“You can avoid most processed foods by shopping the four walls of your grocery store,” encourages DiMarino. “Fill your cart with fresh produce, nuts and seeds, dairy, eggs and fish. Avoid the middle aisles, which typically contain foods like crackers, cookies and chips.”
Fish high in mercury or contaminants
For most people, the benefits of eating fish outweigh any risks. Most of the fish you eat should be the low-mercury types, which include:
- Atlantic and Atka mackerel from Alaska (not king mackerel).
- Canned light tuna (not albacore tuna).
- Shrimp and sardines.
But people who are pregnant or nursing should completely avoid high-mercury seafood. The highest-mercury types tend to be older, larger fish like:
- Golden bass.
- Golden snapper.
- King mackerel.
“Most healthy adults should eat two servings of fish per week,” DiMarino recommends. “If you’re not pregnant or nursing, you can eat high-mercury fish on occasion. But focus on the low-mercury types for most of your fish intake.”
Possible nutrient deficiencies
There aren’t any guidelines for how much fish, eggs and dairy to eat on a pescatarian diet. If you don’t eat these foods regularly, you could develop a deficiency in:
- Vitamin B12.
“Pescatarians, like vegetarians, need to be mindful of nutrients that aren’t readily available in many plant foods,” says DiMarino. “You can get enough zinc, protein and iron without eating a lot of eggs, dairy and fish, but it takes some planning.”
For example, many nuts, seeds and legumes are rich in zinc and protein. Fortified cereals and mushrooms contain vitamin B12. But you can’t always find a nutrition label on fresh foods, so it’s hard to know how much you’re getting.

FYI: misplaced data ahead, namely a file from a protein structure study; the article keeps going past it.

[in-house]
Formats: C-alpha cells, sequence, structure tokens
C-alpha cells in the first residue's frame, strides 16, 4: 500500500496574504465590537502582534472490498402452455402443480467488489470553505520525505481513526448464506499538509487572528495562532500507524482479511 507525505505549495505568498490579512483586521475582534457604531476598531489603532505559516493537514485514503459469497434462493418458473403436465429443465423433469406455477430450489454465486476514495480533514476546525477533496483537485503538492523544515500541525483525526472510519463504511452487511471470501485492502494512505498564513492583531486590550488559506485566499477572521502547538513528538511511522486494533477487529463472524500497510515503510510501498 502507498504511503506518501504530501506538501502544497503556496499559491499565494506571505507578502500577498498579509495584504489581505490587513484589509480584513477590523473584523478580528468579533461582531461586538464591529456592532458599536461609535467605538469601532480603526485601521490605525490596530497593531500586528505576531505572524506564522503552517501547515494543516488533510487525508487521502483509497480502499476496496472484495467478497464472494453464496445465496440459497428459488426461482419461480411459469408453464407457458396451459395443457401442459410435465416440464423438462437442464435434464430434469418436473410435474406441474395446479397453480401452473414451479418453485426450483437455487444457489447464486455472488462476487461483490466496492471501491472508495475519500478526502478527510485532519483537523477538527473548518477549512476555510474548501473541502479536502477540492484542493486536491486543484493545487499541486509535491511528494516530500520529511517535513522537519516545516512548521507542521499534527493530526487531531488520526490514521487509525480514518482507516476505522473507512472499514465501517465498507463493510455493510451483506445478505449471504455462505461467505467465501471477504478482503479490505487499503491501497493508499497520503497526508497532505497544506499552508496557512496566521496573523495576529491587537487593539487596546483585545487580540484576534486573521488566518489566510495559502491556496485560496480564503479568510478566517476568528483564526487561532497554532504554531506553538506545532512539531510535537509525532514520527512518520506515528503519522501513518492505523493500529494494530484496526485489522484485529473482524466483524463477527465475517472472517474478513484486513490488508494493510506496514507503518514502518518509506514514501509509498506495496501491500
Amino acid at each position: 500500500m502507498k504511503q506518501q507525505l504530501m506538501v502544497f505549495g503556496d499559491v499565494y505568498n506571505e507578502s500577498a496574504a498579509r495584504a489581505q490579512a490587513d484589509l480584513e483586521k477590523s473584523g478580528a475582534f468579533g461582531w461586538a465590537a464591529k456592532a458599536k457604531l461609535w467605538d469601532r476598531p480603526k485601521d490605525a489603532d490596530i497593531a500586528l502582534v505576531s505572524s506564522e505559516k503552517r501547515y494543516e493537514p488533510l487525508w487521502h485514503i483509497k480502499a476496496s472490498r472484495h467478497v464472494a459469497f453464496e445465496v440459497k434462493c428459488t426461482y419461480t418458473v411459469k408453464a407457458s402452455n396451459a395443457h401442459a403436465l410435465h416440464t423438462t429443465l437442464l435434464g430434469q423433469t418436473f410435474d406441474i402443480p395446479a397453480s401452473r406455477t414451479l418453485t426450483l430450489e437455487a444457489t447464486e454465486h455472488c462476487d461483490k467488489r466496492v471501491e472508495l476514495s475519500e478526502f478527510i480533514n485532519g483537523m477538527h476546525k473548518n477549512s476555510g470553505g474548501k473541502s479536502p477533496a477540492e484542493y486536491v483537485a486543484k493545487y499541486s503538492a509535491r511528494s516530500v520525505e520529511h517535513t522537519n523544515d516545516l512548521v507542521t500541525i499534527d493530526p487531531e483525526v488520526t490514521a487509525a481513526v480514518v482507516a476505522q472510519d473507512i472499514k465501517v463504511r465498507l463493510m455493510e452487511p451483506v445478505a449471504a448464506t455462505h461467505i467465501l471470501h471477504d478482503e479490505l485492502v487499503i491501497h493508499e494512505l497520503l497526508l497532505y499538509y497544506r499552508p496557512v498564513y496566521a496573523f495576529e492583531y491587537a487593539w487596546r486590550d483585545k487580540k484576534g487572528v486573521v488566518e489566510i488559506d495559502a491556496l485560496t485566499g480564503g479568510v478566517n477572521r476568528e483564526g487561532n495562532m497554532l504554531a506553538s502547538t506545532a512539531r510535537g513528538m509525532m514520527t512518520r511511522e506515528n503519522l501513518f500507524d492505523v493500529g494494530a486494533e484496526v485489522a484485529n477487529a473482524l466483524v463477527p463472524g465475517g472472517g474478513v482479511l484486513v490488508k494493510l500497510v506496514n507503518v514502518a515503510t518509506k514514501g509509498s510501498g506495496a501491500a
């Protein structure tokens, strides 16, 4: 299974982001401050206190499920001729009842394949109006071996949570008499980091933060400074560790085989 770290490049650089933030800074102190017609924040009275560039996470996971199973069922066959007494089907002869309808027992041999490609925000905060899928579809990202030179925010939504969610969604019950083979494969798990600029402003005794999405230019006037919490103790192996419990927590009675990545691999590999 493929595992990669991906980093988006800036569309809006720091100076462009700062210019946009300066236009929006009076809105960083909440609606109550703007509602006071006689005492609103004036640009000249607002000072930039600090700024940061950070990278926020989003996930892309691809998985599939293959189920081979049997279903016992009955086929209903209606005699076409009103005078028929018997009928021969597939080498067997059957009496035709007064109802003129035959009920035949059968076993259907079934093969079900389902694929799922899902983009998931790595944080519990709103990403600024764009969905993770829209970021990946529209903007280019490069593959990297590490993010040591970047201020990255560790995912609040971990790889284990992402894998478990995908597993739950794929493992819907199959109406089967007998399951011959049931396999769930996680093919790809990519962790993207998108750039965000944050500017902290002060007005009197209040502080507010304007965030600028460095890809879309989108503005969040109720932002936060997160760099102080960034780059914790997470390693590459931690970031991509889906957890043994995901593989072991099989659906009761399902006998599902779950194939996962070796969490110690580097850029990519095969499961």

If you plan to eat smaller amounts of dairy, eggs and fish on the pescatarian diet, play it safe and talk with a registered dietitian. Together, you can come up with a meal plan that covers your nutritional needs.
Pescatarian vs. Mediterranean diet: Which is healthier?
The pescatarian lifestyle and the Mediterranean diet share some similarities. Both plans focus on fruits, vegetables and whole grains. But on the Mediterranean diet, you:
- Eat meat: You can have any type of meat on the Mediterranean diet, but should minimize red and processed meats.
- Emphasize olive oil: Both diets allow olive oil, but it’s a key component of the Mediterranean diet.
- Eat less dairy: The Mediterranean diet typically includes only a few servings of dairy each week.
“Following the Mediterranean diet is a proven way to lower your risk of heart disease,” DiMarino says. “But studies also show you can get similar results with the pescatarian diet. An important key with either diet is to choose whole foods over processed foods as much as possible.”
Choose what works for you
Following a pescatarian diet can improve your health — but it’s not for everyone. “Some people really enjoy lean chicken, or they don’t like fish,” notes DiMarino. “In these cases, going pescatarian probably isn’t a good idea. Consider the Mediterranean diet instead. The best diet for you is the most nutrient-filled one you can stick to long term.”